- A $250,000 cap on non-economic damages, which includes damages like pain and suffering, disfigurement, and loss of consortium;
- Imposing a hard cap on death cases for both economic and non-economic damages; and
- Requiring expert reports within 120 days of instituting suit and permitting interlocutory appeals for defendants to challenge their sufficiency.
These changes were and continue to be incredibly significant. Economic damages include medical bills, lost income, and diminished earning capacity. However, non-economic damages include permanent disability, loss of companionship, or loss of enjoyment of one’s life. Many non-economic damages are often classified under “pain and suffering.”
The impact of these changes to the law has had the desired effect on access to the courts by average citizens. First, the time, money, and effort associated with bringing a healthcare liability claim have increased dramatically. Expert reports on the front end of a case are expensive—legal challenges concerning the adequacy of these reports to the Court of Appeals are time-consuming and expensive. Second, because of the resources involved in these types of cases and the caps on damages, lawyers are less inclined to take a case, regardless of merit, if the economic damages don’t justify the time and expense of filing the case. This means people like the elderly, the unemployed, the disabled, and children cannot find an attorney. They simply don’t have the economic damages to incentivize a lawyer to take their case.
“What’s happening now is that people have less access to the courts. You lose the ability to police bad health care professionals. There is an absolute concerted effort to end your right to have a trial by jury.” – Michael Lyons
Is There Hope?
The short answer is maybe.
Christopher Duntsch was a neurosurgeon who began practicing in the Dallas area in 2010. His medical license was revoked in 2013 after two patients died as a result of his negligence, and several others were left seriously injured. Those who worked with Dr. Duntsch referred to him as “Hannibal Lecter,” and, “the worst surgeon I’ve ever seen.” One physician saw that Dr. Duntsch was doing such a poor job during surgery that he tried to physically take his surgical tools away.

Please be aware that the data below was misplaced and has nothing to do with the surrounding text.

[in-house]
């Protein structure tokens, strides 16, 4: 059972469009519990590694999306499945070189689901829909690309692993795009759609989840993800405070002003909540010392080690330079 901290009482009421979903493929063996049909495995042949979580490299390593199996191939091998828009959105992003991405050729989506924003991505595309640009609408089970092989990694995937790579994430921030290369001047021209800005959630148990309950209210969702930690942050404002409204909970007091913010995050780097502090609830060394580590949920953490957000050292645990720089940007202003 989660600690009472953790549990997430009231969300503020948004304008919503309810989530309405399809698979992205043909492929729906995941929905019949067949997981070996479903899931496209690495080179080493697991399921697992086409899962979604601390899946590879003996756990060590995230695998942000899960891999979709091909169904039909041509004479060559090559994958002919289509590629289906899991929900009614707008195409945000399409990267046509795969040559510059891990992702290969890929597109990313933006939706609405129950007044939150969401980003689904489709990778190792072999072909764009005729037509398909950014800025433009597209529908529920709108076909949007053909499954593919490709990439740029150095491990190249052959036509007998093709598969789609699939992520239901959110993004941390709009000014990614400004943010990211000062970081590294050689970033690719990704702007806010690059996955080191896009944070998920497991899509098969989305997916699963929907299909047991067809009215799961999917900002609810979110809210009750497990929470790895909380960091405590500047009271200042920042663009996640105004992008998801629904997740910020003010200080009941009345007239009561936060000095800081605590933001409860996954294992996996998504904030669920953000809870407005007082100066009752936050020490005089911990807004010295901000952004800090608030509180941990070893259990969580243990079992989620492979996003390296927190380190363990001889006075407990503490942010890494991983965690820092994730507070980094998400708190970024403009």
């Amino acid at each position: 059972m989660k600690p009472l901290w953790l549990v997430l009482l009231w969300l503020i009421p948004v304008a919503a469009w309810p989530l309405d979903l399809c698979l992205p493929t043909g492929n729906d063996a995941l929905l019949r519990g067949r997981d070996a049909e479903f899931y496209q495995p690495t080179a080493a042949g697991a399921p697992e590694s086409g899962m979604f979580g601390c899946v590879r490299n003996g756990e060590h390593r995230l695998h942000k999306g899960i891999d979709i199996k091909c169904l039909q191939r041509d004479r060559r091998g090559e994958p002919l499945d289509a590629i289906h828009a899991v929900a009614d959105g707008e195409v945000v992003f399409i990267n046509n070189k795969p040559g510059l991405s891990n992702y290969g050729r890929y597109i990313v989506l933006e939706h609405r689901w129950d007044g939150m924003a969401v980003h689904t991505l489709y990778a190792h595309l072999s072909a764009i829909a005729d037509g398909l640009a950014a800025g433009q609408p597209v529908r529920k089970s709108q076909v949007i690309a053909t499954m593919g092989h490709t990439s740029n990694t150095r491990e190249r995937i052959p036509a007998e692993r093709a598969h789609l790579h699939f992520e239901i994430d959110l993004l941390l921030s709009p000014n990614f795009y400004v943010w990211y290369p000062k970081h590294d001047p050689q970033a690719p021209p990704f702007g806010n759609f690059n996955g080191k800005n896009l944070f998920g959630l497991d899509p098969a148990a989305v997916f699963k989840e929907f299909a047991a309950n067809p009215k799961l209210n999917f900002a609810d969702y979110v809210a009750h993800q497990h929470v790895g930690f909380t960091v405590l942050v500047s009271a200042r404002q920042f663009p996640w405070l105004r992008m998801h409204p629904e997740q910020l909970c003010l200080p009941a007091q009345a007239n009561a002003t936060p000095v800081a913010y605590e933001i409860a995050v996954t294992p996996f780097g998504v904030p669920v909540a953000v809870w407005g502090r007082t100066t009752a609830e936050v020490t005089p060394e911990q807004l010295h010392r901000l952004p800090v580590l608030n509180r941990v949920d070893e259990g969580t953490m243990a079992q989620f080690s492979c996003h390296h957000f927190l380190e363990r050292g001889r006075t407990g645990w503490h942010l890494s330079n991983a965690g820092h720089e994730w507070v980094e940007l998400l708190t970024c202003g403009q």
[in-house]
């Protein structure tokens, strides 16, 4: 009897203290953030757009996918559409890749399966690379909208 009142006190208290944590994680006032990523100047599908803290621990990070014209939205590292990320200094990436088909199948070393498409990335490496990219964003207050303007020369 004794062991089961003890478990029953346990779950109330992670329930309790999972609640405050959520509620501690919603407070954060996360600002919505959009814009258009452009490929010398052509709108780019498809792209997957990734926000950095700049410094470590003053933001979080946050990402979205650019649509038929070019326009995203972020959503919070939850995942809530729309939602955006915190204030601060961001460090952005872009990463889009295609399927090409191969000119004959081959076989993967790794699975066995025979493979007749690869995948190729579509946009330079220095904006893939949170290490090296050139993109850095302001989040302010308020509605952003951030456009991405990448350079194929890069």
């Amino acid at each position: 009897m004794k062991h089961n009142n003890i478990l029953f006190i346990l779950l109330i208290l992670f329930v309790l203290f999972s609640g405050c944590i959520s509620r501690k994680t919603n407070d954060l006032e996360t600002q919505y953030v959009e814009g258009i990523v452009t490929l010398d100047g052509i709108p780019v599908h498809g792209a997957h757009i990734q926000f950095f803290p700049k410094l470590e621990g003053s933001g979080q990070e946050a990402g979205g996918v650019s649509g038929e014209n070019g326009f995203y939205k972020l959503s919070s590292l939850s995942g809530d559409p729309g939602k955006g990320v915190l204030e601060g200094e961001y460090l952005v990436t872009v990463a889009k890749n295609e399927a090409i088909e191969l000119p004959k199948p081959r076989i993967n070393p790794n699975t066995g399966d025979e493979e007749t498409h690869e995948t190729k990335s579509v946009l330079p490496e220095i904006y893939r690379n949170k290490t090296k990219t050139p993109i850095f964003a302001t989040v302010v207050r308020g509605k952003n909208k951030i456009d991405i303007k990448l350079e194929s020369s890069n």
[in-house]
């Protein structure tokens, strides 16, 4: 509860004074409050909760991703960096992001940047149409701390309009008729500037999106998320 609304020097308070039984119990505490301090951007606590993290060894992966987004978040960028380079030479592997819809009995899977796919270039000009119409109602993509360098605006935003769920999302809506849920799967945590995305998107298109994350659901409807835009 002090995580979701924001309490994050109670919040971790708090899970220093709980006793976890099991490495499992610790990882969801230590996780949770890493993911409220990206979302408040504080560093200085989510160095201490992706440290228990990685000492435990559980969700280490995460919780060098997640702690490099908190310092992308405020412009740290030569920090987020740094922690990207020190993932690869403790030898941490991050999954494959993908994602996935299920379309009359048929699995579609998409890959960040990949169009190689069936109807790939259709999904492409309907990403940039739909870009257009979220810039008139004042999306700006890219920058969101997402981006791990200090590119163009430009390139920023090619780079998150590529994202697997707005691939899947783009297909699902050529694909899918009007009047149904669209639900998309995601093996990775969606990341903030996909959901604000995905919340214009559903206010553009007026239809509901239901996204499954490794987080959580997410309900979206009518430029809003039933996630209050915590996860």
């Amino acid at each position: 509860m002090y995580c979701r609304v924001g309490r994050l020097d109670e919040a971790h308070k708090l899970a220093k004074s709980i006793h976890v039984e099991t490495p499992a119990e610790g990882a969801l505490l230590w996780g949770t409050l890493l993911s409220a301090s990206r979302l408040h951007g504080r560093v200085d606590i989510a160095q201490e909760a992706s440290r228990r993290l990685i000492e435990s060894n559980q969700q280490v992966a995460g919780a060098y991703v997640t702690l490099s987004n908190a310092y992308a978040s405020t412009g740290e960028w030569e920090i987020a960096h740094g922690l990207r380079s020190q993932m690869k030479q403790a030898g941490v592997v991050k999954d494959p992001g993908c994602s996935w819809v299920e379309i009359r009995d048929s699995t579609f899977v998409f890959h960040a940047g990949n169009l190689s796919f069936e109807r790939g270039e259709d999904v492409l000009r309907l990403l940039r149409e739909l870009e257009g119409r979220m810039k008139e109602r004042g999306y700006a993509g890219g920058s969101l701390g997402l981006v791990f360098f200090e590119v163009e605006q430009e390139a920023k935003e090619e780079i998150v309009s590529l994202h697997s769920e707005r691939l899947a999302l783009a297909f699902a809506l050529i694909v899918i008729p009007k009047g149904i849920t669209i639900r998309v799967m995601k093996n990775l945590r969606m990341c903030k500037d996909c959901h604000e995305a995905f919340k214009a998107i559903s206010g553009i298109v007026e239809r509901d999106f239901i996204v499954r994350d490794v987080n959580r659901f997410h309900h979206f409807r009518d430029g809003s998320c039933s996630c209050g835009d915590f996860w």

In March 2014, several former patients of Duntsch filed suit against Duntsch and various healthcare institutions. Michael Lyons represented one of those victims.
Mr. Lyons and the attorneys representing the other victims raised many important facts:
1. Despite several complaints, hospital administrators allowed Dr. Duntsch to continue practicing medicine and performing surgery.
2. When he was finally suspended, administrators never submitted him to the National Practitioner Data Bank or the Texas Medical Board, which they were required by law to do.
3. After letting Dr. Duntsch know that he was not being investigated, one hospital gave him a letter of recommendation that helped him find another job, where he would kill again.
Michael Lyons’ lawsuit centered around the constitutionality of the standard that Texas was demanding that victims meet, namely, proving that doctors and hospitals intended to inflict harm, as opposed to the earlier standard of acting negligently. For proponents of tort reform, alarms began to sound. The special interests were so worried about the potential repercussions of the suit that then-Attorney General Greg Abbott – himself a tort reform supporter and beneficiary of millions of dollars in donations from the medical industry – personally stepped in and filed a motion defending the law.
Michael Lyons and Dr. Duntsch’s victims were eventually able to settle their lawsuits and Dr. Duntsch himself was sentenced to life in prison. The story of that dangerous doctor and Michael Lyons’ role in the lawsuit against him would be the subject of countless articles and would be featured on the popular podcast, Dr. Death. The story of what happened is now public. People understand it and the role tort reform has played in preventing ordinary people from obtaining justice. For hospitals and doctors who, for years, could operate with little fear of substantial legal liability, the message is clear – you’ve been put on notice.